We had 16 treatments that combined the above factors, along with one treatment that was meant to mirror standard till practices in organic soybeans. The many treatments, replicated four times each, allowed us to determine which techniques had the greatest impact on weed biomass, soybean yield, and many other dependent variables.

Compare the weeds in these adjacent plots: Shark teeth were used to plant the soybeans on the left, standard till strategies were used in the soybeans on the right. There are some pretty hefty weeds on the right!
Shark teeth on the Monosem planter helped the soybeans establish in the rolled rye.

Even before we harvested the soybeans, we noticed some differences among treatments. For instance, removing the rye mulch resulted in about four times the amount of weeds (in dry weight) when compared to leaving the rye mat intact. This was to be expected, as the rye mat acts as a weed barrier. Of the three planting devices used when the rye mat was left intact, the Monosem planter with shark teeth resulted in the highest yields at 31 bushels/acre. The addition of shark teeth to the Monosem planter was supposed to help cut through the rye mat during planting and provide a thin strip of bare soil for the soybeans. Additionally, yields had more to do with the size of the soybean plants than the number of plants in the plot, illustrating the plasticity of soybean plants.

This graph shows that the treatments in which the rye mat was
left intact produced, on average, the most soybeans and the least weeds.

Soybean Management Experiment

Even if you do everything right in establishing soybeans, weeds may still find a way through the rye mat and become an issue. In a concurrent experiment, we established all the soybean plots in exactly the same way (planting soybeans into rolled rye), but we followed up with various weed management strategies that attempted to leave the rye mat intact for the entire season. Although these management strategies incurred the same time and emissions associated with additional passes, they did not disturb the soil much. Erosion and runoff were therefore theoretically minimized, and the rye mat remained a weed barrier.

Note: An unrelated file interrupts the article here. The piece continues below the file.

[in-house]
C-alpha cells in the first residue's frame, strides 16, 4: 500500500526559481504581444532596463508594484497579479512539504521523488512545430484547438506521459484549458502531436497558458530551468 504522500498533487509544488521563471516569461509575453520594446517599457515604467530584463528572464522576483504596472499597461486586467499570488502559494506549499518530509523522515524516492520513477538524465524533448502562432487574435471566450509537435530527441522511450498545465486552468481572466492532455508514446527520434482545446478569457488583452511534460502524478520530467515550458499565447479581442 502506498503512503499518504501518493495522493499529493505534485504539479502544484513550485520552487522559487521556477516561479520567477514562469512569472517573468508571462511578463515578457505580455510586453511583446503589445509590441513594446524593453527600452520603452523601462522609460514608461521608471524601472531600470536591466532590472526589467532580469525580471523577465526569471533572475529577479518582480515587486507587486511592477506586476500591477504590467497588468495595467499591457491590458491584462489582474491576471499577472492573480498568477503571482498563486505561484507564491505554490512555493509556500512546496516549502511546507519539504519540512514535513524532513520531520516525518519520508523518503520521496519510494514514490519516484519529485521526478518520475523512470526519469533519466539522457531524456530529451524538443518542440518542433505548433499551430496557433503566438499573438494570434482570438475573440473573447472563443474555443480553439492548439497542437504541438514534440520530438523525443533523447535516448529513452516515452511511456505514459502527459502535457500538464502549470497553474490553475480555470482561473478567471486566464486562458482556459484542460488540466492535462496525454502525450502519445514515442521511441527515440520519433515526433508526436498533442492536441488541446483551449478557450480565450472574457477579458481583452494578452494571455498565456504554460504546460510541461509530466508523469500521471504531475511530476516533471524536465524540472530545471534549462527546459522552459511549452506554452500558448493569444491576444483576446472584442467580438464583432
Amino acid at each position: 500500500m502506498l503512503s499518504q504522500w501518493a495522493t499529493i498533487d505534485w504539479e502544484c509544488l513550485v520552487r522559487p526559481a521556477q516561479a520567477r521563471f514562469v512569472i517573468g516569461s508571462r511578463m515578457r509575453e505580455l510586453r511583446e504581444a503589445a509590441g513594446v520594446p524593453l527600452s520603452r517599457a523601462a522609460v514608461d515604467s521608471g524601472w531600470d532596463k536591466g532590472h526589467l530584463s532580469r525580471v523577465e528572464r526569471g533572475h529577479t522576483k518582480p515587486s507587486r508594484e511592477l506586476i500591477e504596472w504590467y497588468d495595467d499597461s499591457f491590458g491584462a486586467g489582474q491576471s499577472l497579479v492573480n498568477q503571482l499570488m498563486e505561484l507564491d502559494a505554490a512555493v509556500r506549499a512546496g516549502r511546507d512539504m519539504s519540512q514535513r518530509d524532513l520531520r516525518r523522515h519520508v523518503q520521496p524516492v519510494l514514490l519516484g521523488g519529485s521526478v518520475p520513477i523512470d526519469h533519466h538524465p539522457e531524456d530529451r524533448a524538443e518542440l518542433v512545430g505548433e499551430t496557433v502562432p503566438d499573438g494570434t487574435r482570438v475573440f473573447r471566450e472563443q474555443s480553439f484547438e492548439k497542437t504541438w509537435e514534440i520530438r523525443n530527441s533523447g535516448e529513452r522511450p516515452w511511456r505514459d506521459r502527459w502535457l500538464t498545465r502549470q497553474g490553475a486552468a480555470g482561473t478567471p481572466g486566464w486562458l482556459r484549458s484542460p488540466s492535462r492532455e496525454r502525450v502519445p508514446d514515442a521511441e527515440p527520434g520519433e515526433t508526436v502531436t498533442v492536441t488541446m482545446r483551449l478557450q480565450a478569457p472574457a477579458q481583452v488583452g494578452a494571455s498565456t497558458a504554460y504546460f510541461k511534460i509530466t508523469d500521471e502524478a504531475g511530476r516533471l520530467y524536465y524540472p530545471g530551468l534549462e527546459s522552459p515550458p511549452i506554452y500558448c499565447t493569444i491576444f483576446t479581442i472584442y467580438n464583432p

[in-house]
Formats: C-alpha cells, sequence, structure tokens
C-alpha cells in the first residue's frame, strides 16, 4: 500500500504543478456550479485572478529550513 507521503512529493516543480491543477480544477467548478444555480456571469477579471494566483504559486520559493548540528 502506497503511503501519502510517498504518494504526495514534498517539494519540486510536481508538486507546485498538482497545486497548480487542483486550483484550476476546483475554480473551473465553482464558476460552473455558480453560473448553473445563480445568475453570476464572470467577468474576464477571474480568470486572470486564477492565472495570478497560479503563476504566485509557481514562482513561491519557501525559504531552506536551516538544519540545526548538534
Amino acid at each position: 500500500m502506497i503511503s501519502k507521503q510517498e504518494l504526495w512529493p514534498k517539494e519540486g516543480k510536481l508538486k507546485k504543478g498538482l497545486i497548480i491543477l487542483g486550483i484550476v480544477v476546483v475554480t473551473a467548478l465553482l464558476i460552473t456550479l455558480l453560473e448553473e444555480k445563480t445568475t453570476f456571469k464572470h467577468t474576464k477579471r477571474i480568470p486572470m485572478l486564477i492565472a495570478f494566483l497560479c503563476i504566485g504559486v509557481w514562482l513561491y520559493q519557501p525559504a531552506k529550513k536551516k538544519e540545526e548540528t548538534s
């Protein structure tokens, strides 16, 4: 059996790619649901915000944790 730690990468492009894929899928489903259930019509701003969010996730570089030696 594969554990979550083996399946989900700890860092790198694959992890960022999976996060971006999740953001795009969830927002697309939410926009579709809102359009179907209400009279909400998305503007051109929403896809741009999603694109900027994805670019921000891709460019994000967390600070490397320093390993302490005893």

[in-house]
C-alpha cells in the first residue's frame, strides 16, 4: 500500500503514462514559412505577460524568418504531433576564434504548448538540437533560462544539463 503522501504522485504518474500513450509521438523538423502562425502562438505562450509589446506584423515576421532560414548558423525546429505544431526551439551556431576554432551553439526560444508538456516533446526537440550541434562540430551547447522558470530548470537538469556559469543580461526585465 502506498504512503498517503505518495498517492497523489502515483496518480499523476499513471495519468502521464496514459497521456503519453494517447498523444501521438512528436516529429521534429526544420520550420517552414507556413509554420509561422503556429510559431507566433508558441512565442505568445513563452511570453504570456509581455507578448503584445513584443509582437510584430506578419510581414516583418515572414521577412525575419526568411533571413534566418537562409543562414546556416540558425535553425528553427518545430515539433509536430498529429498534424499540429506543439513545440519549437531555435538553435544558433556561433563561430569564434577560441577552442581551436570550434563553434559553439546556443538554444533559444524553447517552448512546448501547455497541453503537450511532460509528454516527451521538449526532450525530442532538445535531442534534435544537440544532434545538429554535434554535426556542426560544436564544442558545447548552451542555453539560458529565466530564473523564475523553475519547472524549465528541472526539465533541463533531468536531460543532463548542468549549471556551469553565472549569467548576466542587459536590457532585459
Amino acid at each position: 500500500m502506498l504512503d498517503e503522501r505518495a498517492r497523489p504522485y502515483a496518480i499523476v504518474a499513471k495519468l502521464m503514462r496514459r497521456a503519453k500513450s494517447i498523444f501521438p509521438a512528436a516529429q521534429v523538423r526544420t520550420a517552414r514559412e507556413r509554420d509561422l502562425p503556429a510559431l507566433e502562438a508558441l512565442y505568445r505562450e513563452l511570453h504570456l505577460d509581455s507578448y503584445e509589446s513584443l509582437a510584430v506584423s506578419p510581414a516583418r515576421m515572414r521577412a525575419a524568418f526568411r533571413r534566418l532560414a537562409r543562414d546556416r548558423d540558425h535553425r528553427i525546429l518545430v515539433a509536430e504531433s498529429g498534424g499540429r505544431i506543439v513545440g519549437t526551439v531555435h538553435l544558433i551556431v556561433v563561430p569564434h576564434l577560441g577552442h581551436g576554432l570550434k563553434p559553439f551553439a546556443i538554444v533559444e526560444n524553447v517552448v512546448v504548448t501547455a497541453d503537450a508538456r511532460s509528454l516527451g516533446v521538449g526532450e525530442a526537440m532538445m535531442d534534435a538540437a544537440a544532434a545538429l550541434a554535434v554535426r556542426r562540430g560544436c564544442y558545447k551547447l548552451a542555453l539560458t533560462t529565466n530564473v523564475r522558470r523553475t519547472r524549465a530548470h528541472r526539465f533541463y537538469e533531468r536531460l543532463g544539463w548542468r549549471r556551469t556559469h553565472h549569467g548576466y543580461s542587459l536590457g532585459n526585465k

The two main management techniques that we tested were 1) mowing in between the soybean rows and 2) using a tractor-

High Residue Cultivator (HRC) in action- the rye mat is sliced, but intact.

mounted implement called a “high residue cultivator” (HRC). Mowing between rows has been suggested as an alternative to hand weeding. The tricky part is mowing low enough to cut small weeds, but high enough to leave the rye mat intact. The HRC has coulters that cut through the rye mat to create a path for the sweeps to ride under the rye mat, just below the soil surface to cut weed tops from their roots or uproot them. The HRC was used again one week later to ensure the weeds did not re-root. The difficult part here is to avoid bunching the rye mat or opening it too wide, which leaves bare soil.

The factors we tested in the Supplemental Management experiment were:

• Type of management: Hand weed, HRC, mow, none (control)
• Timing of management: Mowing 3, 5, or 3 and 5 weeks after planting; HRC 4 and 5, 5 and 6, or 7 and 8 weeks after planting

Hand weeded plots and plots without any supplementary weed management were used as a means of comparison, as these plots would show the two extremes of weed presence and pressure.

These treatments were not as visually different as the plots in the establishment experiment, but we did make some interesting observations. Mowing did not significantly reduce weed biomass when compared to the control plots where weeds had not been managed at all. However, there was a statistically significant difference between the control plots and the HRC plots, as well as between control and hand weeding. This means that the HRC effectively removed weeds. Of the HRC plots, timing the passes at 5 and 6 weeks after planting produced the best yields, at an average of 34 bushels/acre. The hand weeded plots also had an average yield of 34 bushels/acre. There were fewer but heavier plants in the HRC treatments compared to the mowing treatments, again linking bigger plants, not more plants, to higher yields.